IndyCar officials slammed the brakes on significantly higher speeds at Indianapolis 500 qualifying.
Instead of adding horsepower to the cars, they reined it in. Rather than allowing the fastest nine cars to compete in a pole shootout, they limited each driver to just one shot. And instead of posting the fastest pole speeds in nearly two decades, they brought them down.
Yes, in a sport filled with danger, the series decided to play it safe after another frightening crash in Sunday's morning practice.
"It was a pretty hard decision, but I think they did the right thing," defending series champion Will Power said. "The problem was the fact that when you crash, the car flies. But I think that this is the first year we've ever had with this car that you could trim enough to make it quite hard to drive and people were making mistakes and crashing."
It might be more than just a few mistakes.
Over a five-day period, three drivers hit the walls at Indianapolis Motor Speedway and all wound up with a similar result: going airborne when they started rolling backward down the track.
Nobody seems to know why it's happening.
Three-time Indy winner Helio Castroneves was the first to feel the eerie sensation when he crashed in the first turn on his second lap in practice Wednesday. The next day, rising American star Josef Newgarden, who won his first career race late last month, flipped his car. On Sunday, when two-time Indy 500 pole-winner Ed Carpenter went flying into the second turn catch-fence, qualification day was turned upside down.
IndyCar leaders met with team owners and officials from the two engine manufacturers, Chevrolet and Honda, debating a solution. They settled on reducing the horsepower, requiring teams to use race setups instead of qualifying trim, not awarding points for qualifying and eliminating the pole shootout.
On a day all 33 starting spots were filled and one driver, 1996 race winner Buddy Lazier was sent home, Scott Dixon of New Zealand took his second Indy pole with a four-lap average of 226.760 mph. He broke Team Penske's eight-race stranglehold on the top starting spot, though two Penske drivers—Power and Simon Pagenaud—round out the front row. Power will start second after going 226.360 while Pagenaud qualified third at 226.145.
Dixon was more than 4 mph slower than Carpenter's pole-winning speed from 2014 and roughly 7 mph off the pace most expected it to take to claim this year's top spot.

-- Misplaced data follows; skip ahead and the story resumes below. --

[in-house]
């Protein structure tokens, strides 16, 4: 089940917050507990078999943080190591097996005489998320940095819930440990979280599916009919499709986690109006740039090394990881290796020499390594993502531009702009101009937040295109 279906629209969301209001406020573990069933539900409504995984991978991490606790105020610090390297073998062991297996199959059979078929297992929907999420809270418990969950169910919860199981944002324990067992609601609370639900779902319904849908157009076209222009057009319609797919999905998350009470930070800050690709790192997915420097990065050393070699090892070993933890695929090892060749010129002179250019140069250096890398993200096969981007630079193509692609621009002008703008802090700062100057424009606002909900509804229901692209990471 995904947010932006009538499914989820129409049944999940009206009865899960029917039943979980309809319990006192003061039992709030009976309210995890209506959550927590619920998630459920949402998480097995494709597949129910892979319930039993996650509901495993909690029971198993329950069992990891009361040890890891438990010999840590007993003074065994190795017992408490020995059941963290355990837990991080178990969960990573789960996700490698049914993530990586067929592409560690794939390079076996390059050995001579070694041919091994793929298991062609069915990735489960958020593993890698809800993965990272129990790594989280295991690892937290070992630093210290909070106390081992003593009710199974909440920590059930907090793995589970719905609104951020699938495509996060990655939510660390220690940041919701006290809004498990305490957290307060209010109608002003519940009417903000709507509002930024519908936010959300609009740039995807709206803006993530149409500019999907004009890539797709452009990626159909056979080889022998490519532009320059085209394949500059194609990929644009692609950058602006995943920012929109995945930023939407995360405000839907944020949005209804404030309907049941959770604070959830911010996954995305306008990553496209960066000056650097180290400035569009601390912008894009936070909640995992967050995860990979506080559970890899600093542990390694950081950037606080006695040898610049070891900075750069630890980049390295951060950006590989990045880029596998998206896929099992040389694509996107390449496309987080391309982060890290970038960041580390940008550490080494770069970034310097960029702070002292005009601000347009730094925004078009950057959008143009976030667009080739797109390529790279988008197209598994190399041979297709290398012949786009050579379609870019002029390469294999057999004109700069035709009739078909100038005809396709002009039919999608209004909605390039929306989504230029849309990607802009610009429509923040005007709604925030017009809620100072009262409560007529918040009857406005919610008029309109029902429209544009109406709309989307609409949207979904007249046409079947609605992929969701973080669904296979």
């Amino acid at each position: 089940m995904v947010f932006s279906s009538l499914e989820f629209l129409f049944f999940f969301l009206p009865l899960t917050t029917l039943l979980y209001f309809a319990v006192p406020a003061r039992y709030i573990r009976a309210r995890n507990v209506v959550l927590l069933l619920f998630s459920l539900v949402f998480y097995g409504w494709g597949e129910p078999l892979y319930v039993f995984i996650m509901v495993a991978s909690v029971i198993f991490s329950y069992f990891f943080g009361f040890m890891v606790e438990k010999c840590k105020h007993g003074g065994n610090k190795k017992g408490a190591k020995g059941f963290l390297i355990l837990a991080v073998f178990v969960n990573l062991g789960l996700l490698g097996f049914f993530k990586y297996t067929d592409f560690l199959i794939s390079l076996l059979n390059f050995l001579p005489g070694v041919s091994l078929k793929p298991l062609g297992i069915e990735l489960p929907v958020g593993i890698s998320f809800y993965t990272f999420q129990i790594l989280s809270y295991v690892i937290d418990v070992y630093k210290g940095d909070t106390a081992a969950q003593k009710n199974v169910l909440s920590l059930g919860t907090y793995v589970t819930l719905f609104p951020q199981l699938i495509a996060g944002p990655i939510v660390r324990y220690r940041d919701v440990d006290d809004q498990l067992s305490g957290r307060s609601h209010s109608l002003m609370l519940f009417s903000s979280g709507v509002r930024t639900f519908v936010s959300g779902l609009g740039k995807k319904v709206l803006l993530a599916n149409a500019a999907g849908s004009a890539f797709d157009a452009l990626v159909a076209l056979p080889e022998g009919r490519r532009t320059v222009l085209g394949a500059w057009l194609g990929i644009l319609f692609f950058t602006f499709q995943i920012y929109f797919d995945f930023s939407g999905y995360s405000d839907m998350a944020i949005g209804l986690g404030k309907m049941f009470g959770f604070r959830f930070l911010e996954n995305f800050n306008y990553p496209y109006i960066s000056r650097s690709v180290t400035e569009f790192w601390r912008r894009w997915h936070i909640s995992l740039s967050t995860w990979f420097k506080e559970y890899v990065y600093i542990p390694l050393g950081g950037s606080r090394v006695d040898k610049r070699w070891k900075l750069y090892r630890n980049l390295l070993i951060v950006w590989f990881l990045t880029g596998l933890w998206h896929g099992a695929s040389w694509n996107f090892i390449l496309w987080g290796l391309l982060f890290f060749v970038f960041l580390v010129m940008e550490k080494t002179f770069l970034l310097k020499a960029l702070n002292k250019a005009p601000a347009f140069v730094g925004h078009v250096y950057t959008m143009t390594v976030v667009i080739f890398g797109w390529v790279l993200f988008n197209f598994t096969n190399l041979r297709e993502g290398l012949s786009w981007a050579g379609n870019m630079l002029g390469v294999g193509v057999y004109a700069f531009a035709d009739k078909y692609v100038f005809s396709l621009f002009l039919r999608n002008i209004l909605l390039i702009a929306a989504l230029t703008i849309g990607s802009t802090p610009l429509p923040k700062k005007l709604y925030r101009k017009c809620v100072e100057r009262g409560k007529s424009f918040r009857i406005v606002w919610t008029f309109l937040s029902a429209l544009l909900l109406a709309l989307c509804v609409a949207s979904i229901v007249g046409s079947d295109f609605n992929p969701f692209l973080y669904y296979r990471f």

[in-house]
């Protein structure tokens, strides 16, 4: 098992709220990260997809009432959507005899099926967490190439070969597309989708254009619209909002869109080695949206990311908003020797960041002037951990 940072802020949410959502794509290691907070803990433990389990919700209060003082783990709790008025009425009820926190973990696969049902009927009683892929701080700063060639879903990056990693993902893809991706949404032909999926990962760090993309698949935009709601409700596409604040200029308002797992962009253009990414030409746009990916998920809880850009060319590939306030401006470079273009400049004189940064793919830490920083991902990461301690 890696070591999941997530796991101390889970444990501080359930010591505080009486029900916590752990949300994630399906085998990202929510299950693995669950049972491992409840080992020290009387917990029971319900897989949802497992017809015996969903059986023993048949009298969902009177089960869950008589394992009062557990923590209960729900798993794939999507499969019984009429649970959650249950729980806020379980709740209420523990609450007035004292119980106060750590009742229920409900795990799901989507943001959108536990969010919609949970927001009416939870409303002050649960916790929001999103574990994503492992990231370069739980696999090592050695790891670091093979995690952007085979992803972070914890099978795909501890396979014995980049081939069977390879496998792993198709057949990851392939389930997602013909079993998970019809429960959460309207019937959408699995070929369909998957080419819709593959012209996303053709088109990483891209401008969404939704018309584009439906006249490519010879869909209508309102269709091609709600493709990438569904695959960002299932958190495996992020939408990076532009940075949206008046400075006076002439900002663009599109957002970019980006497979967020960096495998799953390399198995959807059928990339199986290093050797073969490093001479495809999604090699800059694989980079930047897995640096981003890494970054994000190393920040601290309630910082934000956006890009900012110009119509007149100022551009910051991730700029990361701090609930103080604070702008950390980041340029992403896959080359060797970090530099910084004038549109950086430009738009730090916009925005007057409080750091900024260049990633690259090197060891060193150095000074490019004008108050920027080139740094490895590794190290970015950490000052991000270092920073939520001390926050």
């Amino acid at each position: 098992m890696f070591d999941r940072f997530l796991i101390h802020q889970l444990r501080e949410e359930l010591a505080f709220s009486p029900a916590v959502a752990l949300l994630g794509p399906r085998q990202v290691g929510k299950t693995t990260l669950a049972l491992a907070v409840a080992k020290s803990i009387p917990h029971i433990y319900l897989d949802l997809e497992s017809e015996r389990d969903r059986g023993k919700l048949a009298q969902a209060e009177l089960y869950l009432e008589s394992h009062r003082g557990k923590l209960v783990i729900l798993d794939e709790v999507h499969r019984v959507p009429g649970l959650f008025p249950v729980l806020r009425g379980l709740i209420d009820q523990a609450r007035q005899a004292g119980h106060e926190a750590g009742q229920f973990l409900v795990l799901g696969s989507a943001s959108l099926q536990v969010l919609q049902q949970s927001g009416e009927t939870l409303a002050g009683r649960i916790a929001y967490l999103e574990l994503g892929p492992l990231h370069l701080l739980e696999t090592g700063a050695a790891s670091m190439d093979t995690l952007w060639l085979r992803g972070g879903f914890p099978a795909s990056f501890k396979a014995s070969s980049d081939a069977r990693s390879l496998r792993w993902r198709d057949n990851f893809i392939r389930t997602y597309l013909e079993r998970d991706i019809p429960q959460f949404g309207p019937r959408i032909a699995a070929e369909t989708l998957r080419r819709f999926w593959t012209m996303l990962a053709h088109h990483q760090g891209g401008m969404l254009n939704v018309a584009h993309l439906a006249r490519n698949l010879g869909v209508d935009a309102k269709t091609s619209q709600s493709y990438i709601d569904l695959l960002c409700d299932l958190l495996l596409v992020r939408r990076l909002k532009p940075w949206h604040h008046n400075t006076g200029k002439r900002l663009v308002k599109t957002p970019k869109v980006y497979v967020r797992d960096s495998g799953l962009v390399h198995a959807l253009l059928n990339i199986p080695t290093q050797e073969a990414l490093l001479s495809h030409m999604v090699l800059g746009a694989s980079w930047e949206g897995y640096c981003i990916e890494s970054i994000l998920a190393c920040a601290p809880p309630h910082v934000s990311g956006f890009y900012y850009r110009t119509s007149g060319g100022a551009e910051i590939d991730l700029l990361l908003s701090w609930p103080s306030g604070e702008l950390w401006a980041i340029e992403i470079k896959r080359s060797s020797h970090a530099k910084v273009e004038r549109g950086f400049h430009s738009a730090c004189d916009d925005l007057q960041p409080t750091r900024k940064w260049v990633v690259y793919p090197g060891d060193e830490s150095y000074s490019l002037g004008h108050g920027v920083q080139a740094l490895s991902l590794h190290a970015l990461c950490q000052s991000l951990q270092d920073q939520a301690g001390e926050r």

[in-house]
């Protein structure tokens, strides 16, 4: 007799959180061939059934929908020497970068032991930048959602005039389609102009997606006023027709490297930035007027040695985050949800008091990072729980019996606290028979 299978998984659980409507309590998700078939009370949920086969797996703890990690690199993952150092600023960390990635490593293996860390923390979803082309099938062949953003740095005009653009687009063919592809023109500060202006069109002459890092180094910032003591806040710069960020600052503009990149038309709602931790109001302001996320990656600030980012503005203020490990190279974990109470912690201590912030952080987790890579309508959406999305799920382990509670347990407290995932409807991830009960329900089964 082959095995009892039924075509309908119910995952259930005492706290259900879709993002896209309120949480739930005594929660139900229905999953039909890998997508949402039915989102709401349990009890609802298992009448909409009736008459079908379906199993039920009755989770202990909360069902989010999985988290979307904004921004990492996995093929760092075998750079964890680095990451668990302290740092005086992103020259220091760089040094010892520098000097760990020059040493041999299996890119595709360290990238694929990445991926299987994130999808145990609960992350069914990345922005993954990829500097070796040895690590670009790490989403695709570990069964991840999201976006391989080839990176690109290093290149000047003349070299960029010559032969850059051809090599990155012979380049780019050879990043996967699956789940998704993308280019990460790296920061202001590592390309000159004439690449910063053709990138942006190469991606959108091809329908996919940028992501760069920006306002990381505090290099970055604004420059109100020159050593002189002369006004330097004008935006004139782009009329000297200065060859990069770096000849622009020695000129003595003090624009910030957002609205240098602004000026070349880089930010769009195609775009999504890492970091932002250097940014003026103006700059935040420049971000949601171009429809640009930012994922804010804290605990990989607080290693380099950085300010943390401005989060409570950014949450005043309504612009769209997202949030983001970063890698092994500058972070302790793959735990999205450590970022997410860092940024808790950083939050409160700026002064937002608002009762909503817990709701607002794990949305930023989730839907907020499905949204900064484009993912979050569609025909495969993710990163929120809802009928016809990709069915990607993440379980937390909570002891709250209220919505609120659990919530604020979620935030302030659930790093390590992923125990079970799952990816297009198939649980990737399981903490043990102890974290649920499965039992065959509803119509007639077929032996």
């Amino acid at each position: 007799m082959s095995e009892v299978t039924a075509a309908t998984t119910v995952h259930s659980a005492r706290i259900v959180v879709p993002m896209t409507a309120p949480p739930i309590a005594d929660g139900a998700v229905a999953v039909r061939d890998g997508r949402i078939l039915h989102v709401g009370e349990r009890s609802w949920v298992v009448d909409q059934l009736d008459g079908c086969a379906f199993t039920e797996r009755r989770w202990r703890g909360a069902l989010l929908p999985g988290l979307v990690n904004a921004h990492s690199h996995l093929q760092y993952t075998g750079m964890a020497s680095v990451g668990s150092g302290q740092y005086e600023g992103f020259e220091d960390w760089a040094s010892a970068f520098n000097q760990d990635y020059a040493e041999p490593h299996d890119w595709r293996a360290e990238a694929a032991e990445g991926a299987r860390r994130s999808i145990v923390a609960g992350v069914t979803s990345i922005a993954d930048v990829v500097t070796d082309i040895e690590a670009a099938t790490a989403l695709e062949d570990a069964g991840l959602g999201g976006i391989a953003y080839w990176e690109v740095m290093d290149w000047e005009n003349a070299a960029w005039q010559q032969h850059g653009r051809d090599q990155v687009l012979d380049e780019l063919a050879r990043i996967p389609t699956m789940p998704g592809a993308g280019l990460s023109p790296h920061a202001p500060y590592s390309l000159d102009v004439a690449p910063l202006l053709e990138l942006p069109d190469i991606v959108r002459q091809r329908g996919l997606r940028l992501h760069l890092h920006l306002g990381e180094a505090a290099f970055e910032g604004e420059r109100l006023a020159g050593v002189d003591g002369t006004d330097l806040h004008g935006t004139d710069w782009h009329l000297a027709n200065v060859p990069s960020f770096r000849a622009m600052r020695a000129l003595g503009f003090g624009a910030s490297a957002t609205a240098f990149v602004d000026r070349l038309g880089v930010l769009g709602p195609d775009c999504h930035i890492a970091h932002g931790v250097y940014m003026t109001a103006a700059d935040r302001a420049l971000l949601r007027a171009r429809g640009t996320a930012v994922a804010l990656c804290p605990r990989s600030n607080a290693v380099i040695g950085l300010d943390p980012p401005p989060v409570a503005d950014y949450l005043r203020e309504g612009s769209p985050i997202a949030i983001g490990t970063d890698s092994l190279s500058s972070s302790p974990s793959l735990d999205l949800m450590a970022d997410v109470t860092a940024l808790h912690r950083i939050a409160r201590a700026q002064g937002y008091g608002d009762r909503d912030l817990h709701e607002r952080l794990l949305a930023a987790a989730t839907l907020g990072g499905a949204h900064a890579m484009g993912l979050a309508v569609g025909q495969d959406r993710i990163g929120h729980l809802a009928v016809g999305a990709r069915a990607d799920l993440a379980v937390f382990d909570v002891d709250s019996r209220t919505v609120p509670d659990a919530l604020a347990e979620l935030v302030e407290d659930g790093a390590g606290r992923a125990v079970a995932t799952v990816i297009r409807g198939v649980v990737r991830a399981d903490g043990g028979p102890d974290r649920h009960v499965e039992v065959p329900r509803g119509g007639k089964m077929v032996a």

But there were no more accidents.
"We don't want to see cars getting in the air, and there's only a few tools that you have in the toolbox to use," Dixon said. "IndyCar, whether it's the right or wrong situation, for safety, it's kind of all they had. I think we saw today, obviously, the speeds came down. With the speeds down, obviously, I think the safety is going to get better."
All of the cars are using new aero kit packages, but the only ones that lifted off the track were Chevys.
Derrick Walker, IndyCar's president of competition and operations, said the causes of those crashes were different. He blamed Castroneves' wreck on an aero balance setting that was pushed too far, Newgarden's on a cut tire and claimed Carpenter's was merely an accident.
Walker also said the problem may not be limited only to Chevy and that both manufacturers continue to study the data.
The good news is that none of the three drivers were seriously injured. Castroneves and Carpenter, in fact, were back in the cockpit less than six hours after hitting the wall.
Still, many wonder if enough testing was done before coming to the 2.5-mile Brickyard for the season's first oval race.
Series spokesman Mike Kitchel said earlier this week the kits were tested extensively on other ovals during the offseason. But nothing is like Indianapolis, which has the longest straightaways, produces the fastest speeds and has four distinctly different corners.
Power insisted testing anywhere other than Indy would not help.
"This is such a unique place, and we had ample time here to understand it," he said. "But you know, how can you understand what a car does backward at 220 mph? How can you understand that? There's no wind tunnel. There's no one who wants to be a crash test dummy and try that out at an oval, so it wouldn't have mattered."
While acknowledging the series officials erred on the side of caution, some Honda drivers weren't happy with the decision.
After chasing Chevy all season, Honda felt it had closed the gap after losing five poles and four of the first five races.
Almost immediately after the announcement, American Graham Rahal predicted that Chevy cars would dominate the starting grid again. They did. Only two Honda cars made the top 10 for next Sunday's race.
"I just feel like it's playing into Chevy's hands. Chevy's really, because of their problems with the aero kits lifting, that's really what forced this issue in the first place," Rahal said before qualifying started. "So I don't fully understand why the Hondas should be penalized."
Art St. Syr, president of Honda Performance Development, issued a statement saying the company supported series officials in their pursuit of safety.
Jim Campbell, the U.S. vice president for Chevy's performance vehicles and motorsports also issued a statement calling safety a "priority."
And Walker continues to insist the problems can be fixed. But they until they are, series officials and race organizers will continue to stay cautious.
"The ultimate test is when you get on the racetrack and that, somewhat, is where we are now," Walker said. "We've got a situation and we're trying to learn as quickly as we can while, at the same time, put on a competitive race with basically two different configurations."